All of this is aimed at instilling confidence among nurses in their abilities so that they see their own value and can make informed choices, as well as provide better care. And a recent hands-on G-DNA workshop on perineal suturing made national news in Ghana, an invaluable word-spreader and big boost for nursing’s profile there. Decker calls the efforts a small price “to give back to your own people.” 

“I have my own practice,” says Decker of Eden Healthcare Services, which caters to a largely military veteran population in Dover DE. “How do we get our [Ghanaian] nurses to attain full autonomy in practice?”

Lure of the Unknown

First, G-DNA and its allies must stem a rising tide. 

According to Ethically Managing the Migration and Recruitment of Nurses in Ghana, in 2022, 67.9 percent of professional nurses intended to migrate, as did 54 percent of nurses in Zimbabwe. In a 2023 survey, 41 percent in Eswatini said they planned to seek employment overseas. Ghana’s planned migration figure for 2023 was 65.6 percent.

“We are not here to encourage nurses to migrate.
But it is their right to work wherever they choose,
and we support that,” explains Commodore-Mensah. “People are going to migrate. Now, how is it done in an ethical manner?” 

Outside recruiters offer promises of better pay, equipment, and working conditions. But there’s no getting around the fact that these nurses leave home for something literally foreign—potential language barriers, societal differences, living arrangements. Are the nations bringing in Ghanaian nurses and midwives offering a genuinely safe harbor in which they can grow and flourish? 

G-DNA is working to prepare travelers for what awaits them in wealthier spots and to develop a means of checking in to make sure what was promised is being delivered. And it is pushing global agreements that take countries off the recruitment list should they be stretched too thin on nursing and midwifery for their own health.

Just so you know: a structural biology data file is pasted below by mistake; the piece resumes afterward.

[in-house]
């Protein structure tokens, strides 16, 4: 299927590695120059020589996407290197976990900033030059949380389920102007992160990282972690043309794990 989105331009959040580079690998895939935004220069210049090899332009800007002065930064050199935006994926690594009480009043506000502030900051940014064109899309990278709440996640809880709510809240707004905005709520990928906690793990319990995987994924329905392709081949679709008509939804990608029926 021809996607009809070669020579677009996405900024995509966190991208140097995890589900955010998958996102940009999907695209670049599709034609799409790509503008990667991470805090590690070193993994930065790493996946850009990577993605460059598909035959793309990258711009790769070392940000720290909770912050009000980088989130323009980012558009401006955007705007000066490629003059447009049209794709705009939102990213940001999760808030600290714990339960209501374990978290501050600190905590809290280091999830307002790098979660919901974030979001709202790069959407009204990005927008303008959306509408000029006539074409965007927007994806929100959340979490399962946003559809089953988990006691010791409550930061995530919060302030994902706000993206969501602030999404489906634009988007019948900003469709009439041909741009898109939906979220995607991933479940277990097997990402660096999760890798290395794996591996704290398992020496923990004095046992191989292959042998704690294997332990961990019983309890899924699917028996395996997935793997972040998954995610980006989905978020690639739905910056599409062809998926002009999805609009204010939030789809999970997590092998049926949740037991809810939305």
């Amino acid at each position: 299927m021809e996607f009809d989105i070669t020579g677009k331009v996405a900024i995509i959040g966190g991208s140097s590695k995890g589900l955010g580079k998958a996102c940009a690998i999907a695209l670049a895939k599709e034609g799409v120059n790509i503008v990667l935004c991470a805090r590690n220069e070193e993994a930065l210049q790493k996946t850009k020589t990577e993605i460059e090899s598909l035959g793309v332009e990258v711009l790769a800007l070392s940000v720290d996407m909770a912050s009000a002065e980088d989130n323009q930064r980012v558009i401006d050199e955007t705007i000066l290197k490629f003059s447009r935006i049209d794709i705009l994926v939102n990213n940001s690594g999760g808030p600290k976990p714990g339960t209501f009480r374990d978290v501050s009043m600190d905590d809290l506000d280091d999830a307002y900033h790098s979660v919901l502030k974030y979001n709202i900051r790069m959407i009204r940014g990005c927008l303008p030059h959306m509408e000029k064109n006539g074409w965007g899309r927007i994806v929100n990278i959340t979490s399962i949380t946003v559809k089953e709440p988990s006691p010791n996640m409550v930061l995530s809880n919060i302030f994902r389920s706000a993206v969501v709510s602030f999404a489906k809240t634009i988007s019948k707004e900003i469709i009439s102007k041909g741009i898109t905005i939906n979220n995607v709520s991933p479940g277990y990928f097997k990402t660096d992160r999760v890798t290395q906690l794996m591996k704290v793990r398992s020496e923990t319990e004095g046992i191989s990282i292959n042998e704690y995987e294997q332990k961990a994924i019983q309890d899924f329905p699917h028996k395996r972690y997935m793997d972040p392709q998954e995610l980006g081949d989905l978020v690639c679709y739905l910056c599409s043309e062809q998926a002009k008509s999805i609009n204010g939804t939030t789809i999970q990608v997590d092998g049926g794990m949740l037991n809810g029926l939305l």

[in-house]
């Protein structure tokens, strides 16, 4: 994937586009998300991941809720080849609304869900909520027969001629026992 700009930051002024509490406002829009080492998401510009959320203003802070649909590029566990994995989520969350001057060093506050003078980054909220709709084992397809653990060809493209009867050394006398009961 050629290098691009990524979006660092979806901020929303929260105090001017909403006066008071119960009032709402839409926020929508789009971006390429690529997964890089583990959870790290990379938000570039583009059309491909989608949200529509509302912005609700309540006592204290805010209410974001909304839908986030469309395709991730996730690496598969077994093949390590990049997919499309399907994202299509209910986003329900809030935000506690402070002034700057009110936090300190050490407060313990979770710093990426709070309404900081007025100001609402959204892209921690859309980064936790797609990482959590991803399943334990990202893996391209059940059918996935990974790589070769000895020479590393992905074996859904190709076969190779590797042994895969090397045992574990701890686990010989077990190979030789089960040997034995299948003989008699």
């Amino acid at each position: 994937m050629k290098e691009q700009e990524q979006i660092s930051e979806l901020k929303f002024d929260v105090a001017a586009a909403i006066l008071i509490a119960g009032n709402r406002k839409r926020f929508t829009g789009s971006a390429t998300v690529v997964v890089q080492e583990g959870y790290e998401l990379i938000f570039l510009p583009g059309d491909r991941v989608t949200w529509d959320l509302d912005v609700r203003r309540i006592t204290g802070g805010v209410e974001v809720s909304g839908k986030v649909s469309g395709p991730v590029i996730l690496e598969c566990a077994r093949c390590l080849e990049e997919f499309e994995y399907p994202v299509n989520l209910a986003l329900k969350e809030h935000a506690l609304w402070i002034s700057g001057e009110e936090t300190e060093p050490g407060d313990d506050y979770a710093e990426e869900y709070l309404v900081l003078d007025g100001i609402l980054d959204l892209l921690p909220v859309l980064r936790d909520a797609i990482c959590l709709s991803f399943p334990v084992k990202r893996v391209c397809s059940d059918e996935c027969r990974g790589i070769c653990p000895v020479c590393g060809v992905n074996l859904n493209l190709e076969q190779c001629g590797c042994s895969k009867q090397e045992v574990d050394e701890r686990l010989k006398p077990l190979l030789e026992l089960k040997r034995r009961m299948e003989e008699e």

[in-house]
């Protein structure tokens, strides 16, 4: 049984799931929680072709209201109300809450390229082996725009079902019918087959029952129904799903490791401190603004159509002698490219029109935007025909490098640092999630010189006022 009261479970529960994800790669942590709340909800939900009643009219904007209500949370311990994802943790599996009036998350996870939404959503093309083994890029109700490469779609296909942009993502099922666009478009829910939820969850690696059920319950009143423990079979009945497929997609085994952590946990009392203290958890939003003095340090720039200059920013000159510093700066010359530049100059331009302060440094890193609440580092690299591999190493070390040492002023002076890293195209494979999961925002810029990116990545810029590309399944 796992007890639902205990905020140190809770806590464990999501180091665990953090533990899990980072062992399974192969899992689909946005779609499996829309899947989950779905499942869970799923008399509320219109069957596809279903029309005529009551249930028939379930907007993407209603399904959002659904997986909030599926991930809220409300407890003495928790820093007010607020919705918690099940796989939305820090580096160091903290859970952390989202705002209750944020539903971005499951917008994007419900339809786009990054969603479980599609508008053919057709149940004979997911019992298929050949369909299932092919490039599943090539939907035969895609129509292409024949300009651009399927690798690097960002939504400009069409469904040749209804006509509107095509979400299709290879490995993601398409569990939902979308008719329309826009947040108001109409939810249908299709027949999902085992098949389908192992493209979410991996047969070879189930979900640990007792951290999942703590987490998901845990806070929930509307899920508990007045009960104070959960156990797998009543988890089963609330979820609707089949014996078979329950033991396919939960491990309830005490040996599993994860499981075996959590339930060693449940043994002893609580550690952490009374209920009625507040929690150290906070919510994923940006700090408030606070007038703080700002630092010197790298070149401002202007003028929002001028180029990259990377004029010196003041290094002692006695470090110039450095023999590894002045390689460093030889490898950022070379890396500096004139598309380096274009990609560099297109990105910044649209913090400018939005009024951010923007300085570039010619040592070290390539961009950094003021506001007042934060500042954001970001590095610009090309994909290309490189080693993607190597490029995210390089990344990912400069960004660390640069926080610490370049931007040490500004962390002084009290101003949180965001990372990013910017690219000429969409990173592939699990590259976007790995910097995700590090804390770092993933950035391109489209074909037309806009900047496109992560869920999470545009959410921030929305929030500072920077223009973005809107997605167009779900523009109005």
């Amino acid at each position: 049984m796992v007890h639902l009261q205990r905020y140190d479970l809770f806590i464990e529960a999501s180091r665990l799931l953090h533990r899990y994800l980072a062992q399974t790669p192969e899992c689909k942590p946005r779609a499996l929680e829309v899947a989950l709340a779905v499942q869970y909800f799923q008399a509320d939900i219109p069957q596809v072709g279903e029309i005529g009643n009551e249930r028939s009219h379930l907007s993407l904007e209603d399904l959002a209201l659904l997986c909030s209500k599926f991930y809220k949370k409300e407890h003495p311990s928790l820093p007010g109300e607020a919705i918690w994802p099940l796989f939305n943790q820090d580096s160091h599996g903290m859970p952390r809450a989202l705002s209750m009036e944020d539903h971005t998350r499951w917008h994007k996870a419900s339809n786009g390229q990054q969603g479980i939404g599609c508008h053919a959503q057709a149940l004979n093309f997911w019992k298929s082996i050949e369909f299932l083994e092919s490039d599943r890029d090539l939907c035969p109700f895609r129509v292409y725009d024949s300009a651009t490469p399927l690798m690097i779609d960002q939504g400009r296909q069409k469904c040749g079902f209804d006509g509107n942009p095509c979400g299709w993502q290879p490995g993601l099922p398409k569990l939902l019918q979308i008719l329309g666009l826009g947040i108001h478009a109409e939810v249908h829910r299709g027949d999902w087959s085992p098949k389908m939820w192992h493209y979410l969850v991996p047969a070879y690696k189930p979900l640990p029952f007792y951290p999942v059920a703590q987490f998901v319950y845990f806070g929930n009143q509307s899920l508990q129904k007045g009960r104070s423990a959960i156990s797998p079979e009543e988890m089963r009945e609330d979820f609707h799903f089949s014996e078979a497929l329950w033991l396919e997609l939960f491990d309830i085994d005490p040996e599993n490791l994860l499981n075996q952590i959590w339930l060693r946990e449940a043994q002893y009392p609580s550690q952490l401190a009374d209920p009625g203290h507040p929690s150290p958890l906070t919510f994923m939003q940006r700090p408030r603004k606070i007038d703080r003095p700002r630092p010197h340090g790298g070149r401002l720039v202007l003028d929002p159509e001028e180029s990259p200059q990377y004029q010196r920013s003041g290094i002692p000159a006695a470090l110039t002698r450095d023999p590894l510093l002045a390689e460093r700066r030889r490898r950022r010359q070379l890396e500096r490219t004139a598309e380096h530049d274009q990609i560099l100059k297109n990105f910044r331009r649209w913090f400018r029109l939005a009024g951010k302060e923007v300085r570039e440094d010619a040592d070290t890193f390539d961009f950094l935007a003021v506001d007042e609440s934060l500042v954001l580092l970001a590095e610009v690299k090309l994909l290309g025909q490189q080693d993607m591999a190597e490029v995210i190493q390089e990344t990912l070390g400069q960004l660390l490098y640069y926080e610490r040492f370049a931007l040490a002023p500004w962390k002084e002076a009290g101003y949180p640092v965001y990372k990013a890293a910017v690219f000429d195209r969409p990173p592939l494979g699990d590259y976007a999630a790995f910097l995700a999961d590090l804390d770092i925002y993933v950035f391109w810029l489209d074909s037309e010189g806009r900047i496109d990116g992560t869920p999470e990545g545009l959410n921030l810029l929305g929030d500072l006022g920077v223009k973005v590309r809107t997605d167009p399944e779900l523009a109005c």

As for the workers facing a difficult choice for themselves and their families, Commodore-Mensah emphasizes the necessity of education, enabling these health workers to harness their skills with confidence—and know their worth—practicing in safety, wherever they are. G-DNA is there to make being a nurse easier in Ghana, and show more nurses that the grass can be greener right where they are. “These nurses are yearning for more,” says Commodore-Mensah. 

Perhaps many will begin to realize that they needn’t leave Ghana to be great. 

“G-DNA is here to advocate for nurses who find themselves in situations that are not ideal, to provide mentorship that means people are more often making the decisions to stay,” Decker explains.

Or, in the case of those who’ve chosen to migrate, to see that they can bring knowledge and experiences from other nations back home one day as mentors
and educators.

“This is the brain gain,” insists Commodore-Mensah.

Policy Win

“We don’t see any reason why, in 10 years, Ghana’s nursing can’t be the best in Africa,” says Decker, adding that what G-DNA and its allies accomplish could be a model for nations in Africa and beyond.

“We have the human resources, right?” adds Commodore-Mensah. 

One huge policy victory came when the nation’s leaders agreed to roll back a requirement that G-DNA members hoping to practice in Ghana—even if fully licensed elsewhere—pass an examination and then volunteer for six months in order to prove their worth, a tough ask.

Now, the mandatory exam is out, and nurses must volunteer only two weeks, which Commodore-Mensah agrees is not a bad idea anyway, for both sides.

“We hope it will open the floodgates of people who want to come back and give back.”